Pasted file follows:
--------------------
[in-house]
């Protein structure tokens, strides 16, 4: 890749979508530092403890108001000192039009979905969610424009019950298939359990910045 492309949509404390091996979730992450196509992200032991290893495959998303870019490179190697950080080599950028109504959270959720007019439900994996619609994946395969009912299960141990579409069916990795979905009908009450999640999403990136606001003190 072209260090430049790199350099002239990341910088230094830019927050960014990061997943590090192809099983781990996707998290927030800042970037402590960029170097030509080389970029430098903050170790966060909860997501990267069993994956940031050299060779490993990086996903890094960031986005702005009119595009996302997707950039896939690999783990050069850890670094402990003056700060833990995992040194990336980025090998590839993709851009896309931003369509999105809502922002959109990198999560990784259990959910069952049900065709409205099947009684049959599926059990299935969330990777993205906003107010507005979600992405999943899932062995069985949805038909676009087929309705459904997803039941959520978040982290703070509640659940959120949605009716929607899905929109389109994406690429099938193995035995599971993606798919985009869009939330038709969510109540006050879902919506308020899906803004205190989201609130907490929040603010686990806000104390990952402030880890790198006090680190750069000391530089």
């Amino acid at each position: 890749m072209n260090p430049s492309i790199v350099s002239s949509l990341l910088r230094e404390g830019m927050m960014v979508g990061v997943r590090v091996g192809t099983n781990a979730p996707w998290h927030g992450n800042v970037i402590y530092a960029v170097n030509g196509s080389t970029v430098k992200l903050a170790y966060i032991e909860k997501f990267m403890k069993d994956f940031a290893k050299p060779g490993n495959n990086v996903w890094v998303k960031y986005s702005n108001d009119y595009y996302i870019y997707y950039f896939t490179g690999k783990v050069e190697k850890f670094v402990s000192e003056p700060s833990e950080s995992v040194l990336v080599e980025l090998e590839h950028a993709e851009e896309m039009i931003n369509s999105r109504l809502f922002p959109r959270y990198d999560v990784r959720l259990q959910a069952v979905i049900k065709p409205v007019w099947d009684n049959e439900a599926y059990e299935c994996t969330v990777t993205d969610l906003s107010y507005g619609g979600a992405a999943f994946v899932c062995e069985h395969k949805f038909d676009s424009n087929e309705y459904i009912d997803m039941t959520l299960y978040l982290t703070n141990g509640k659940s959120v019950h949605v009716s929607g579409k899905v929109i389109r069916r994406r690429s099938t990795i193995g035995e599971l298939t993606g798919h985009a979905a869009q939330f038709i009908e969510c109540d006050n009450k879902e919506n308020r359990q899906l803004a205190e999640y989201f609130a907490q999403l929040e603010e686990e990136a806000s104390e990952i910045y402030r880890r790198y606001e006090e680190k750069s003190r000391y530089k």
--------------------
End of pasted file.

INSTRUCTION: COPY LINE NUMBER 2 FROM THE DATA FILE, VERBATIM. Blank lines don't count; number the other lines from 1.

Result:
């Protein structure tokens, strides 16, 4: 890749979508530092403890108001000192039009979905969610424009019950298939359990910045 492309949509404390091996979730992450196509992200032991290893495959998303870019490179190697950080080599950028109504959270959720007019439900994996619609994946395969009912299960141990579409069916990795979905009908009450999640999403990136606001003190 072209260090430049790199350099002239990341910088230094830019927050960014990061997943590090192809099983781990996707998290927030800042970037402590960029170097030509080389970029430098903050170790966060909860997501990267069993994956940031050299060779490993990086996903890094960031986005702005009119595009996302997707950039896939690999783990050069850890670094402990003056700060833990995992040194990336980025090998590839993709851009896309931003369509999105809502922002959109990198999560990784259990959910069952049900065709409205099947009684049959599926059990299935969330990777993205906003107010507005979600992405999943899932062995069985949805038909676009087929309705459904997803039941959520978040982290703070509640659940959120949605009716929607899905929109389109994406690429099938193995035995599971993606798919985009869009939330038709969510109540006050879902919506308020899906803004205190989201609130907490929040603010686990806000104390990952402030880890790198006090680190750069000391530089």